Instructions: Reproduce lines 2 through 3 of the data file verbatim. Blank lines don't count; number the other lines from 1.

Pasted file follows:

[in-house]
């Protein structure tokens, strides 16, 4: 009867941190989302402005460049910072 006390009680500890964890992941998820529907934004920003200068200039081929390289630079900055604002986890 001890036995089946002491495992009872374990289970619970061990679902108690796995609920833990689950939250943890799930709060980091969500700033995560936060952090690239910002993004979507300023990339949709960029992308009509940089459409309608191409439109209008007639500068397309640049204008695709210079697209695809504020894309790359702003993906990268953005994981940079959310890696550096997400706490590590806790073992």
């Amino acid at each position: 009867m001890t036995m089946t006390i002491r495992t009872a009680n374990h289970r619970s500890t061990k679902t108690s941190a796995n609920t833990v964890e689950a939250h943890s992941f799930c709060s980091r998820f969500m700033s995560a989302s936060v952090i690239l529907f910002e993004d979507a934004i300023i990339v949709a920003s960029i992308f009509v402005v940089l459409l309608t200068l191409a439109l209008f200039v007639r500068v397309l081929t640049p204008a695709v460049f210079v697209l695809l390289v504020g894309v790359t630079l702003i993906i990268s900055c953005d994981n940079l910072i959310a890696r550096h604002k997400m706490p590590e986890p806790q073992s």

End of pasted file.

């Protein structure tokens, strides 16, 4: 009867941190989302402005460049910072 006390009680500890964890992941998820529907934004920003200068200039081929390289630079900055604002986890 001890036995089946002491495992009872374990289970619970061990679902108690796995609920833990689950939250943890799930709060980091969500700033995560936060952090690239910002993004979507300023990339949709960029992308009509940089459409309608191409439109209008007639500068397309640049204008695709210079697209695809504020894309790359702003993906990268953005994981940079959310890696550096997400706490590590806790073992």
């Amino acid at each position: 009867m001890t036995m089946t006390i002491r495992t009872a009680n374990h289970r619970s500890t061990k679902t108690s941190a796995n609920t833990v964890e689950a939250h943890s992941f799930c709060s980091r998820f969500m700033s995560a989302s936060v952090i690239l529907f910002e993004d979507a934004i300023i990339v949709a920003s960029i992308f009509v402005v940089l459409l309608t200068l191409a439109l209008f200039v007639r500068v397309l081929t640049p204008a695709v460049f210079v697209l695809l390289v504020g894309v790359t630079l702003i993906i990268s900055c953005d994981n940079l910072i959310a890696r550096h604002k997400m706490p590590e986890p806790q073992s």